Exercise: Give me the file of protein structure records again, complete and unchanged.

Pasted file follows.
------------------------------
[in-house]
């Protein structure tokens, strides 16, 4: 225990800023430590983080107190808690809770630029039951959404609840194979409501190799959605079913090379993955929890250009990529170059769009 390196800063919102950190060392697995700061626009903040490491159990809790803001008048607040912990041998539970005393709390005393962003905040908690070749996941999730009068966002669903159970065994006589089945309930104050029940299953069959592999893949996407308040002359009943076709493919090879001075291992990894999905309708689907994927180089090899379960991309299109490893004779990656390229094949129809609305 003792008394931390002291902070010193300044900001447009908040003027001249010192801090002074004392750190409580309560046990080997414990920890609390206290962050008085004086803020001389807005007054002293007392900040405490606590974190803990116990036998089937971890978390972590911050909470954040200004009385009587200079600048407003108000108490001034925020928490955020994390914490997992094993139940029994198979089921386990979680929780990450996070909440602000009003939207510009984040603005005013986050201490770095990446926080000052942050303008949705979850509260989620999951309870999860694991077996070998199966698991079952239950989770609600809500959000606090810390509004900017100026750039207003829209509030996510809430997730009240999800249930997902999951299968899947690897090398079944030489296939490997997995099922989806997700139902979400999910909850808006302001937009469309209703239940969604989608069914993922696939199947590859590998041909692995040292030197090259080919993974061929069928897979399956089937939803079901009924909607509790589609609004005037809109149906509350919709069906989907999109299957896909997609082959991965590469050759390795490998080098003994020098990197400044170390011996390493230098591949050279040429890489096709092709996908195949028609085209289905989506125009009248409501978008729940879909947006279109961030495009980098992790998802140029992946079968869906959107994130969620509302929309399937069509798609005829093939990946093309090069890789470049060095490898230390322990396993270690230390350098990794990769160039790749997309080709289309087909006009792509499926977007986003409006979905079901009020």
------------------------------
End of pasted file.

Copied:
[in-house]
């Protein structure tokens, strides 16, 4: 225990800023430590983080107190808690809770630029039951959404609840194979409501190799959605079913090379993955929890250009990529170059769009 390196800063919102950190060392697995700061626009903040490491159990809790803001008048607040912990041998539970005393709390005393962003905040908690070749996941999730009068966002669903159970065994006589089945309930104050029940299953069959592999893949996407308040002359009943076709493919090879001075291992990894999905309708689907994927180089090899379960991309299109490893004779990656390229094949129809609305 003792008394931390002291902070010193300044900001447009908040003027001249010192801090002074004392750190409580309560046990080997414990920890609390206290962050008085004086803020001389807005007054002293007392900040405490606590974190803990116990036998089937971890978390972590911050909470954040200004009385009587200079600048407003108000108490001034925020928490955020994390914490997992094993139940029994198979089921386990979680929780990450996070909440602000009003939207510009984040603005005013986050201490770095990446926080000052942050303008949705979850509260989620999951309870999860694991077996070998199966698991079952239950989770609600809500959000606090810390509004900017100026750039207003829209509030996510809430997730009240999800249930997902999951299968899947690897090398079944030489296939490997997995099922989806997700139902979400999910909850808006302001937009469309209703239940969604989608069914993922696939199947590859590998041909692995040292030197090259080919993974061929069928897979399956089937939803079901009924909607509790589609609004005037809109149906509350919709069906989907999109299957896909997609082959991965590469050759390795490998080098003994020098990197400044170390011996390493230098591949050279040429890489096709092709996908195949028609085209289905989506125009009248409501978008729940879909947006279109961030495009980098992790998802140029992946079968869906959107994130969620509302929309399937069509798609005829093939990946093309090069890789470049060095490898230390322990396993270690230390350098990794990769160039790749997309080709289309087909006009792509499926977007986003409006979905079901009020």